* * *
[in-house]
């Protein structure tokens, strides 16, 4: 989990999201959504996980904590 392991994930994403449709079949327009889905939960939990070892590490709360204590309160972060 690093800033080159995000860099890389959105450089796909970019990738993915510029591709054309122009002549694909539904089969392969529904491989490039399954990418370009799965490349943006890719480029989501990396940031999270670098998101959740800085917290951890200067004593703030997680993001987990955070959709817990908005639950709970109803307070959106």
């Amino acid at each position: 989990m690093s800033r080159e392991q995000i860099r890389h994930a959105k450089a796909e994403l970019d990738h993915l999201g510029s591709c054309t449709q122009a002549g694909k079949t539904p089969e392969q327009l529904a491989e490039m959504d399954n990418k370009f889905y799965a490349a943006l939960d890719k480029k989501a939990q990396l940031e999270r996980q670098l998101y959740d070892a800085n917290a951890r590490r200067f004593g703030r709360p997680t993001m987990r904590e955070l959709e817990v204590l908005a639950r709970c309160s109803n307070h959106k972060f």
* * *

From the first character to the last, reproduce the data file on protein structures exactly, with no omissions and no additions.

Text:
[in-house]
């Protein structure tokens, strides 16, 4: 989990999201959504996980904590 392991994930994403449709079949327009889905939960939990070892590490709360204590309160972060 690093800033080159995000860099890389959105450089796909970019990738993915510029591709054309122009002549694909539904089969392969529904491989490039399954990418370009799965490349943006890719480029989501990396940031999270670098998101959740800085917290951890200067004593703030997680993001987990955070959709817990908005639950709970109803307070959106």
């Amino acid at each position: 989990m690093s800033r080159e392991q995000i860099r890389h994930a959105k450089a796909e994403l970019d990738h993915l999201g510029s591709c054309t449709q122009a002549g694909k079949t539904p089969e392969q327009l529904a491989e490039m959504d399954n990418k370009f889905y799965a490349a943006l939960d890719k480029k989501a939990q990396l940031e999270r996980q670098l998101y959740d070892a800085n917290a951890r590490r200067f004593g703030r709360p997680t993001m987990r904590e955070l959709e817990v204590l908005a639950r709970c309160s109803n307070h959106k972060f």